BANGALORE: A student-centric system, over a marks and curriculum-oriented one, will considerably improve the education system, experts say. According to them, education has become a commercial venture where no attention is paid to students nor teachers.
Dr C N Manjunath, Director of Jayadeva Institute of Cardiology, says children’s inherent intelligence will develop if unnecessary curriculum is done away with. “There is nothing like reading a hard copy of a lesson; most kids are addicted to the Internet for which there is no safety key,” he adds.
Former vice-chancellor of Bangalore University, Prof M S Thimmappa, maintains that bad education is worse than no education at all. “Our government must give quality education at affordable costs. How many can afford education at IITs and IIMs? Education has become a commercial business,” he says.
Both Manjunath and Thimmappa agree that teachers must be trained and oriented to teach children. “Teachers lack interpersonal skills. They must be taught to never humiliate or underestimate a child but to motivate and set an example,” Thimmappa points out.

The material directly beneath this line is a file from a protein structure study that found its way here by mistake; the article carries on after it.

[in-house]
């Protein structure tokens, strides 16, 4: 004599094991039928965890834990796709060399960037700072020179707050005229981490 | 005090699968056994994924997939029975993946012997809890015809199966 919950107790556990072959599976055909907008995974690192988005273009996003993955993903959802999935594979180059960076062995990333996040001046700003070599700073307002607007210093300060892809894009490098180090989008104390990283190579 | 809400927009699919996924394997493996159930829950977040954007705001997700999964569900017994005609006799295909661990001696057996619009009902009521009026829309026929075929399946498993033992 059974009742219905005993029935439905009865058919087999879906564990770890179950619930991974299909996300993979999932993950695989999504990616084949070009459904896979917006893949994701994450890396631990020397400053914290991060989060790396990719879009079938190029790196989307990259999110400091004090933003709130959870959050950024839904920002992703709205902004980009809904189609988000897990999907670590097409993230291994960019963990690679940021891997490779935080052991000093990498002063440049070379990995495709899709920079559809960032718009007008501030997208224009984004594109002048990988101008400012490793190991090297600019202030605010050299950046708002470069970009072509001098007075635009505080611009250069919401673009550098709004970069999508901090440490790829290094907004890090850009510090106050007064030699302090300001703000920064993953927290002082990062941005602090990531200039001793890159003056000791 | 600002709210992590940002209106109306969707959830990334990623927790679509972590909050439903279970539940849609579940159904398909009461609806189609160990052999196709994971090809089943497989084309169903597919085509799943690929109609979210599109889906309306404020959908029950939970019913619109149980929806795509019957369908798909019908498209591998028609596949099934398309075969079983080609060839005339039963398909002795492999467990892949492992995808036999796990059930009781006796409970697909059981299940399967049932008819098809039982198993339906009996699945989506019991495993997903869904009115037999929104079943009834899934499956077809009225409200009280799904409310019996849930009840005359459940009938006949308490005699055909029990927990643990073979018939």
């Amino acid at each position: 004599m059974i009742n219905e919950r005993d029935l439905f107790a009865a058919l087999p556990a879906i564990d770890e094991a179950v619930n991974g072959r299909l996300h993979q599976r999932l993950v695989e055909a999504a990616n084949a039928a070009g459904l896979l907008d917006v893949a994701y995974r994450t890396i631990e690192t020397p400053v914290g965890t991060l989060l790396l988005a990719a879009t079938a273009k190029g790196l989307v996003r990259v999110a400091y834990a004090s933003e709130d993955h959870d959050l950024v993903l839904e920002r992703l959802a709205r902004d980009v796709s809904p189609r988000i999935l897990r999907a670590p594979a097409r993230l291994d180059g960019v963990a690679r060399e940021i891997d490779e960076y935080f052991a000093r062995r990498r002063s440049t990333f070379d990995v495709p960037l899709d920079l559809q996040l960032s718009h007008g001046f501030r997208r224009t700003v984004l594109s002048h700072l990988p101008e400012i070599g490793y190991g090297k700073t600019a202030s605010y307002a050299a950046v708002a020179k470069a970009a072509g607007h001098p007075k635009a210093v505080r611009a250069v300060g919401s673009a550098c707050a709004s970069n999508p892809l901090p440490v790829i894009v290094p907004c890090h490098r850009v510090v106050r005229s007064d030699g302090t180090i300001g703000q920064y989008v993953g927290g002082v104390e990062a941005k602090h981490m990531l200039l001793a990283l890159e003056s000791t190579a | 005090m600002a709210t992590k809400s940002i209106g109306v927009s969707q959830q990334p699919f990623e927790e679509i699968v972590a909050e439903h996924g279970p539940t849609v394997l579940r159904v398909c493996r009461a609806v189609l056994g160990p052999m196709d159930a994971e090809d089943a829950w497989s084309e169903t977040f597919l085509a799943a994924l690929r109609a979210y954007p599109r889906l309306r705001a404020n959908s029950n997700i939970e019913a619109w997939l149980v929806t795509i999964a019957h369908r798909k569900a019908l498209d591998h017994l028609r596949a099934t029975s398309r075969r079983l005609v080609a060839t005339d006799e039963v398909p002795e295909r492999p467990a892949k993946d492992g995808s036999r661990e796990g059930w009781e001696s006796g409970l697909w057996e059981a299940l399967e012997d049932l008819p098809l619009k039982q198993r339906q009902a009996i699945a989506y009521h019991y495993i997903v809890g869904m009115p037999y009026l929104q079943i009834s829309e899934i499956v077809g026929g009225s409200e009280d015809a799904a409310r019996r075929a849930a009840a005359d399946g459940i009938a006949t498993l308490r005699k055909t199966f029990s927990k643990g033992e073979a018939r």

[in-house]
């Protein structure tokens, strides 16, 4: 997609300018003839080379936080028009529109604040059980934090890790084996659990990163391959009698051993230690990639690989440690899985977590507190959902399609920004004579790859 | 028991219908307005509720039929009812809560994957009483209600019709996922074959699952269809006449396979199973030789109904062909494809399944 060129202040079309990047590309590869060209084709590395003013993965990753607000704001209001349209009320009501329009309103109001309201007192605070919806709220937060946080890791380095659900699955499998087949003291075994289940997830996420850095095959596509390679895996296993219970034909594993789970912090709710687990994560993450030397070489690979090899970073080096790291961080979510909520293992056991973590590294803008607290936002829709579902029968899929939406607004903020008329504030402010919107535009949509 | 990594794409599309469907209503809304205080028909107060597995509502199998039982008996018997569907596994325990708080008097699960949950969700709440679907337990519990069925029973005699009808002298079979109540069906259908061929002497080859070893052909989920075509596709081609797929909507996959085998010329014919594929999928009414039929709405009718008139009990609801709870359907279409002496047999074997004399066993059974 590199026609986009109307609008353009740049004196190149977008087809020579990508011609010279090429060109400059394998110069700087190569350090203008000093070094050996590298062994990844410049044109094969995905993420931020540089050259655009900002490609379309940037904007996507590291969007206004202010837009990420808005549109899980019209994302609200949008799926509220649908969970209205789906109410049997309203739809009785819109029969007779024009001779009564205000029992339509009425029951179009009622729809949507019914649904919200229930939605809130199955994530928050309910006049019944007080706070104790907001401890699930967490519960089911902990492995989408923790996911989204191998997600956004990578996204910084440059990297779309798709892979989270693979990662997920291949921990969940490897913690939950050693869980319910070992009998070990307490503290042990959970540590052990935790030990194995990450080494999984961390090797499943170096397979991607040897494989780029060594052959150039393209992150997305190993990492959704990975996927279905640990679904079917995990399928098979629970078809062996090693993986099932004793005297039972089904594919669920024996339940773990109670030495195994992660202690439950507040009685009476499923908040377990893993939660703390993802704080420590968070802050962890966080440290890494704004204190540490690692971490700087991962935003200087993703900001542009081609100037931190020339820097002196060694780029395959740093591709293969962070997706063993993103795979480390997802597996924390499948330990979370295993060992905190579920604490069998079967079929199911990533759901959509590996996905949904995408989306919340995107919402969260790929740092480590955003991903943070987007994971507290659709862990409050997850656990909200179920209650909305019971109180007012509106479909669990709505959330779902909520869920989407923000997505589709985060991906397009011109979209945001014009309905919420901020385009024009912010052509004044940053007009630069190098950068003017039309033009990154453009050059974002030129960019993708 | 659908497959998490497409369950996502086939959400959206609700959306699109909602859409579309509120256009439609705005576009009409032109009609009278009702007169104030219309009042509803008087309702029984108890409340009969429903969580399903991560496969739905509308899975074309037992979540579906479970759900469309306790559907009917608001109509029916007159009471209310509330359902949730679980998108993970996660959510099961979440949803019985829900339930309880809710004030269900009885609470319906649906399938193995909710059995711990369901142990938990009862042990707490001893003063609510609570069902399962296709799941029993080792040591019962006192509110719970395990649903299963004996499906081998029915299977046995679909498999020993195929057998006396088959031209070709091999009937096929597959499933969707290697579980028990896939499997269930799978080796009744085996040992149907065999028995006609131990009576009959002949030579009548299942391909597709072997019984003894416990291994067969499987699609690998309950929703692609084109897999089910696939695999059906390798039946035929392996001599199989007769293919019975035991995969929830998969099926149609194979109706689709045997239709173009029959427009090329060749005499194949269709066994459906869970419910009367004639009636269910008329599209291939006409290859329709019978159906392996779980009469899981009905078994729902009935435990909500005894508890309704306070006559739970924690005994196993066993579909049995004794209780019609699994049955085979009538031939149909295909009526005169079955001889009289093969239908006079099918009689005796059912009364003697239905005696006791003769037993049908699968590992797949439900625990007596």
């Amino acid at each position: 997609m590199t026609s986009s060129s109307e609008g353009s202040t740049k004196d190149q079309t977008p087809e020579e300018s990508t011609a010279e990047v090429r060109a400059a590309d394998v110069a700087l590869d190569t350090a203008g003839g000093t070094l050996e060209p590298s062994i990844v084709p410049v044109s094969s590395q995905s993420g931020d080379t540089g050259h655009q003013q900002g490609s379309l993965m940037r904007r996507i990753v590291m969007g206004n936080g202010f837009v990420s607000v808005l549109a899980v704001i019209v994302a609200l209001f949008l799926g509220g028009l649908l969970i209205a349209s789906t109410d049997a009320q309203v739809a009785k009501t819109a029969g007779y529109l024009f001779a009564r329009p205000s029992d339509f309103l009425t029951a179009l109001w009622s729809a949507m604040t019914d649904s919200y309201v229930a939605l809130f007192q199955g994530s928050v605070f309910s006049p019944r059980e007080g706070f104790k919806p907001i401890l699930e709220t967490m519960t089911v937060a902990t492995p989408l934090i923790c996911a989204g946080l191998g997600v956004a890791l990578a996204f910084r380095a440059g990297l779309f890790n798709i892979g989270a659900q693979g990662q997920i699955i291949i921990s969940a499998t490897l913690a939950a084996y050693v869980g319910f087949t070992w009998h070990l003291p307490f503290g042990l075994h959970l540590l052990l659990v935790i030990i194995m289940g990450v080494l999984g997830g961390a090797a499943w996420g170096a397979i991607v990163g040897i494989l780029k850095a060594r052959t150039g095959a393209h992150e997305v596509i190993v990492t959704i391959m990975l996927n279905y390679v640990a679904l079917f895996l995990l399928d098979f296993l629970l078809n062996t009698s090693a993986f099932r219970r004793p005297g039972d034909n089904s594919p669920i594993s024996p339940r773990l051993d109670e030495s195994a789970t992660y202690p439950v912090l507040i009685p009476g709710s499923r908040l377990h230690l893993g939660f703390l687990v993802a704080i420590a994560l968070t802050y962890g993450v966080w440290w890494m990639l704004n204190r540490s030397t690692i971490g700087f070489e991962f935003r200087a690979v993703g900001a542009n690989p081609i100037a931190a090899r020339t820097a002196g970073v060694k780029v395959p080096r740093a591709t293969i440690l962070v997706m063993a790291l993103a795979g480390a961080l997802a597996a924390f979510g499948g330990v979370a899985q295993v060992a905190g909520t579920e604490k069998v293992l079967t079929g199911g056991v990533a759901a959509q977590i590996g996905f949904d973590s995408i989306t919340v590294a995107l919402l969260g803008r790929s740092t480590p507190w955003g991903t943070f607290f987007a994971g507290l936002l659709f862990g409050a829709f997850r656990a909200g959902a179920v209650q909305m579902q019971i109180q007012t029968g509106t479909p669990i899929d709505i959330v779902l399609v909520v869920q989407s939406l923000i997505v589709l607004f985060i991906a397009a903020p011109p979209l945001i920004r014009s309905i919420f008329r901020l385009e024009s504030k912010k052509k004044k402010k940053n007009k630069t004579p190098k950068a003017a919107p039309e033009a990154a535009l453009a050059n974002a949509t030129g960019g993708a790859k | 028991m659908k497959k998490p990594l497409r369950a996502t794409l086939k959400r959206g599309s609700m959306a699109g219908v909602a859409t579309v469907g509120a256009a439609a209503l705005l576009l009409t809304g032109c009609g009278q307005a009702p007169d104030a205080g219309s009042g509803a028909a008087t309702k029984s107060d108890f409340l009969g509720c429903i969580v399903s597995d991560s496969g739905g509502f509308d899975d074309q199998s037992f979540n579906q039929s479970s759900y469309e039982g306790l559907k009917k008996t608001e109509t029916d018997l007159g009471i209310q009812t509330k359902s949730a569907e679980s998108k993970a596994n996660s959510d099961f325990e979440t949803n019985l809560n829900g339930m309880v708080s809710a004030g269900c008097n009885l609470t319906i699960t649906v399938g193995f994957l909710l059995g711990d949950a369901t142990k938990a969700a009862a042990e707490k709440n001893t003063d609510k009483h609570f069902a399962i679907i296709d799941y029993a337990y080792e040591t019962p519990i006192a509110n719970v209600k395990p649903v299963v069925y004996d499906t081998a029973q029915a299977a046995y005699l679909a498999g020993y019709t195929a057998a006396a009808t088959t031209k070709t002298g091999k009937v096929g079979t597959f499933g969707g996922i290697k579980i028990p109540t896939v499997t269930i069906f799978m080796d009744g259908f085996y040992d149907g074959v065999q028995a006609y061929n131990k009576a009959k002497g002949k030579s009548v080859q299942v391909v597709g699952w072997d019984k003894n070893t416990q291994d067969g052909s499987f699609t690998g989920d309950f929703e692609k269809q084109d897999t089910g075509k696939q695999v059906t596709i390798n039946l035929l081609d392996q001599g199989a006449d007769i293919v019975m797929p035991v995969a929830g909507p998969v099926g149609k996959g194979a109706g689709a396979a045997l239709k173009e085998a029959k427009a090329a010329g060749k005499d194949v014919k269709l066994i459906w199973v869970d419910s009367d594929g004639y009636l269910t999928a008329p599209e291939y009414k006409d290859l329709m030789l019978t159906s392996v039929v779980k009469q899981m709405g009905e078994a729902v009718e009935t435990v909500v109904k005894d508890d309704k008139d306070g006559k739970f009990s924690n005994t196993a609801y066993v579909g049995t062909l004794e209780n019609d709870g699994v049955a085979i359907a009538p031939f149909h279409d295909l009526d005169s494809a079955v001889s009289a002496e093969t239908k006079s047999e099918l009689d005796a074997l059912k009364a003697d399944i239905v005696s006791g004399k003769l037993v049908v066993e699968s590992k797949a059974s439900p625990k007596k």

The Indian education system cannot ensure equality and sociability, says Dr Niranjan Aradhya of National Law School of India University. “BEd and DEd institutions are here to make money and don’t really train teachers. Teachers’ education needs to be restructured,” he insists.
Also, challenging curricula discourage many a student, these experts concur. “Children from rural areas and semi-urban areas find advanced curricula difficult and they may become depressed or dropout,” Thimmappa explains. “Years ago, class 1 meant a single book but nowadays, middle-school children learn things taught in class 12. The system is stressful,” he says.
Quality education is about touching the interest of a child and identifying his talents while allowing flexibility, Thimmappa says.
“Students must be able to choose what they want to do,” he stresses.